Accents go much deeper than the sound of words by Celia Klassen Time for Tea

While in England two weeks ago, I visited Birmingham and attended a wedding. There were people from southern England, Scotland – both north and south, Switzerland where they speak French, and Birmingham is northern England. Then having lived in Idaho for the past 10 years I’ve come to pick up on American words and phrases as well.
Sitting there surrounded by all sorts of accents I began to wonder about them. When taking my final English exam, one of the poems we had to study was called “Search for my tongue” by Sujata Bhatt. It was the only poem I found remotely interesting and I have thought back on it many times as I noticed my own accent changing and endured many embarrassing slip ups where I said the wrong thing for the continent I was on, or mixed the two so that it didn’t make any sense at all.
To me, accents go much deeper than the sound of the words. I would include phrases in the category as well. I was horrified on my first visit when a guy I had barely met said he liked my thongs. I didn’t understand how he might be able to see my underwear or why I would have multiple on. He knew perfectly well that would be my reaction and had a good laugh.
While discussing a couple with my coworkers, I said “oh she definitely wears the trousers”. Everybody laughed so I began to explain that the expression meant she was the boss in the relationship. Turns out, you have that phrase too, but of course you say “she wears the pants”. I had already become familiar with trading “trousers” for “pants”, but my brain had not made that connection with the phrase.
It is fascinating how the brain remembers things in sections like that. The general language and the expressions or phrases seem to be different.
The poem I referenced begins “You ask me what I mean by saying I have lost my tongue. I ask you, what would you do if you had two tongues in your mouth and lost the first one, the mother tongue, and could not really know the other, the foreign tongue”.
I did not even have to learn a new language when moving here like so many of the Hispanics around here did, or going further back like the many Russian and German and British immigrants that formed the basis of our society today. An interesting note is that in the older newspapers I have been studying, the text is far more likely to contain English phrases I used “back home” than they are now. I found a reference to a “chap” for example, and a “lad”. And theater was spelt the English way; “theatre”.
Accents emerge as a result of historical migrations, cultural exchanges, and linguistic influences. As languages spread across continents through conquest, trade, or colonization, they collided with local tongues, leading to a fusion of sounds that created new accents. This is why, even within a single language, a myriad of accents can exist, each carrying a unique story.
Accents are not just about linguistic diversity; they also play a significant role in shaping personal and group identities. A person’s accent can reveal their background, upbringing, and even their social class. Someone’s accent can indicate whether they grew up in a cosmopolitan city, a rural village, or a multicultural neighborhood. Accents can also evoke strong emotions and attitudes, from admiration to prejudice, often influencing how we perceive intelligence and trustworthiness.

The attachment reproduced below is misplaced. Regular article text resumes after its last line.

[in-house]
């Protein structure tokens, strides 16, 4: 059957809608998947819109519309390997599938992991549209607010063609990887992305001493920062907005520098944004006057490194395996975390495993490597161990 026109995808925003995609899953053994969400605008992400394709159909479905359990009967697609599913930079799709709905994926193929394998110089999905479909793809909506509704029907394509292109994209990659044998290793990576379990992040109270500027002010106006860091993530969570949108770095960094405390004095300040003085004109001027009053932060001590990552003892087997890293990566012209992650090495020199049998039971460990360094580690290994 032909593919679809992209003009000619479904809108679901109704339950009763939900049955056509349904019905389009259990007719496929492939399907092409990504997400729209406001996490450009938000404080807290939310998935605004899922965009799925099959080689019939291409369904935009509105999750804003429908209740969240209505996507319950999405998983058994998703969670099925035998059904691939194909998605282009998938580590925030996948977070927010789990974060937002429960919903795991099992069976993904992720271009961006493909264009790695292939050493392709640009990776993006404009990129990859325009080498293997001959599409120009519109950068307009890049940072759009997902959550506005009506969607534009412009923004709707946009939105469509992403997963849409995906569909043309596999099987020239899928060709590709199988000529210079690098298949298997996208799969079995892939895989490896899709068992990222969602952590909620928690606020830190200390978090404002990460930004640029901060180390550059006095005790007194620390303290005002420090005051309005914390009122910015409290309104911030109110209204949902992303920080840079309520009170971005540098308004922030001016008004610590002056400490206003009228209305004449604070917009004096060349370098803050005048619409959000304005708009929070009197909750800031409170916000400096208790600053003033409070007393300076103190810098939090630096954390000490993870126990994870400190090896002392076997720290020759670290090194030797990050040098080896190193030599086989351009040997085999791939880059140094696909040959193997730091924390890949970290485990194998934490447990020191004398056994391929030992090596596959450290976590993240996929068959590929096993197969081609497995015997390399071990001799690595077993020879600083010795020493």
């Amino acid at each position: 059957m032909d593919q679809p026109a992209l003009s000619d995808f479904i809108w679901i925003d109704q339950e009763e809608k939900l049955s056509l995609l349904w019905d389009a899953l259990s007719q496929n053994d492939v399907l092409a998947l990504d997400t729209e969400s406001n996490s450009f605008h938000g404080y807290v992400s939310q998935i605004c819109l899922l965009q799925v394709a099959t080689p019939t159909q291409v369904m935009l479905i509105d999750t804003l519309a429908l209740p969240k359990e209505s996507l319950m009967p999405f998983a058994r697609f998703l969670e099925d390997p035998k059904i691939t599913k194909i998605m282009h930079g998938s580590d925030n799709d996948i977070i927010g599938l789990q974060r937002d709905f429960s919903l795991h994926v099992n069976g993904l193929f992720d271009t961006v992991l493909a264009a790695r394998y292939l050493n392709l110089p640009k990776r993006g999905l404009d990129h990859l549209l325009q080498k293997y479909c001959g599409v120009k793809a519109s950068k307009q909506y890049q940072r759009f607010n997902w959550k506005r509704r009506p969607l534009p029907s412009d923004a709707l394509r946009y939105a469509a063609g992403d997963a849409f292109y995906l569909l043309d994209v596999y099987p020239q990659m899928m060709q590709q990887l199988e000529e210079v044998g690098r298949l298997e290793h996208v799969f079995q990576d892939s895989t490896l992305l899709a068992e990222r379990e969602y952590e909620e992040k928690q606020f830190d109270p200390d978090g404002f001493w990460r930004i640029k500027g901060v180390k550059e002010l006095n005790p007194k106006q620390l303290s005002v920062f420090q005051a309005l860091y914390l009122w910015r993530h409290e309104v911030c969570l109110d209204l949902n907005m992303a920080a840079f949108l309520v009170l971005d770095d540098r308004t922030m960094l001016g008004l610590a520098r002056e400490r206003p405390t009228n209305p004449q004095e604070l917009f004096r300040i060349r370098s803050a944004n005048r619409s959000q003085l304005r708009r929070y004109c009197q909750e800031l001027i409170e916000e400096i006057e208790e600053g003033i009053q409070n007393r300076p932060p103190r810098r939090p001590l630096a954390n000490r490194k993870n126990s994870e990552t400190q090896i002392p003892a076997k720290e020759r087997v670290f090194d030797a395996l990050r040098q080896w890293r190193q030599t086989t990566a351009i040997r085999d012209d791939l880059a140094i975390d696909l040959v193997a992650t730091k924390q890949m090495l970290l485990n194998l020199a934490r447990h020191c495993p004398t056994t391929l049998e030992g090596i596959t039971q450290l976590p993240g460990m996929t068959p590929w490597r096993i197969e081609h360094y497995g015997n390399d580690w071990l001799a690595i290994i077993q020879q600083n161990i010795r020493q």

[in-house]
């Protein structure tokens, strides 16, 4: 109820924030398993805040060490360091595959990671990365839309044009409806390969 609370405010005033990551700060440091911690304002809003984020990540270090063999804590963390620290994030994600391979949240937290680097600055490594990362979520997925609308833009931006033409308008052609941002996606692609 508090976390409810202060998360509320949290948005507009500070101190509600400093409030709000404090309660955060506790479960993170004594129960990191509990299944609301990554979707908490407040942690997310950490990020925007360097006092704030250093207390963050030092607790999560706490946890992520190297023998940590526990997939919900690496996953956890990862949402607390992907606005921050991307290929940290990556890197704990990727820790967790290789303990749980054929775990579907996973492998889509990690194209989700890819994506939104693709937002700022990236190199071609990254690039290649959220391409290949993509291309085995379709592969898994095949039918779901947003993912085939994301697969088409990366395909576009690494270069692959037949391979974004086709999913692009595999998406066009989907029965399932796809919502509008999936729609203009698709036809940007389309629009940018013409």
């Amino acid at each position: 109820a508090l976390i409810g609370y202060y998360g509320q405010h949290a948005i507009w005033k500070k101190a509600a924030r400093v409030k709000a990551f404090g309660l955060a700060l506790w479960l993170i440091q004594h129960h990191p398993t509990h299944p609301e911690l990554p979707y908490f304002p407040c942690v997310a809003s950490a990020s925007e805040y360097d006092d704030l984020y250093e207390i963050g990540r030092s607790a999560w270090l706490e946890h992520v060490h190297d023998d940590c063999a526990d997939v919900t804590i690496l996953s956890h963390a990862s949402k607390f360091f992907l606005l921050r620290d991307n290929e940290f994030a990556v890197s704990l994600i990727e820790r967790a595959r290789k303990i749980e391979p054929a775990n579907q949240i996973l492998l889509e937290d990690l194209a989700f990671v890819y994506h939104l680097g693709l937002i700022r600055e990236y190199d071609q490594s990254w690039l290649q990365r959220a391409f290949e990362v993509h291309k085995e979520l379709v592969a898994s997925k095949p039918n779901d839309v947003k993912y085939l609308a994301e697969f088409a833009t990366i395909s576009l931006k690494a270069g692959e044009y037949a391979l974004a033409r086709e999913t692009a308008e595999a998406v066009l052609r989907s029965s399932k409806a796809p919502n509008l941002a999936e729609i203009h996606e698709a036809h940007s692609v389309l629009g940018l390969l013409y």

In some cases, accents can serve as cultural badges, creating a sense of belonging and unity among speakers. People who share a common accent often feel a deeper connection to one another. I had this feeling when I got on the plane to return to America. It was a direct flight from London to Salt Lake City. As I sat down, the Salt Lake City based crew spoke in American accents as did many people around me, but those beginning their journey had accents from all over the UK, even some very strong Irish ones.
I texted my husband: “I’m surrounded by American accents and English accents, it’s great! That’s my people”. What I meant was the mixture made me feel at home. I have begun to feel foreign in both England and America just as the poem says.
Although there was a certain amount of adjustment as I learned the way things are said around here, and I still make mistakes sometimes, I have often received the comment that my accent isn’t very strong. The reason for this is I grew up in London; a huge multi-cultural metropolis. My friends included three girls from different parts of India, to whom we were their teachers of the English language, another friend lived in a low income area with more of a cockney accent, another had a French mother and Portuguese father, another from Jamacia, and some whose parents were from Africa.
It has been said that “London playground English” is an accent of its own. The blend of cultures and races and friendships is something I miss. A row of stores near where I grew up is likely to have an Indian food restaurant, a store selling Polish groceries, a British bank, a store selling African traditional clothes and an English grocery store.
In essence, accents are a testament to the beauty and complexity of human expression. They are living reminders of the countless journeys languages have taken, evolving and adapting as they traverse cultures and generations. Accents are not just about how we speak; they encapsulate our history, and the ever-evolving symphony of human interaction.

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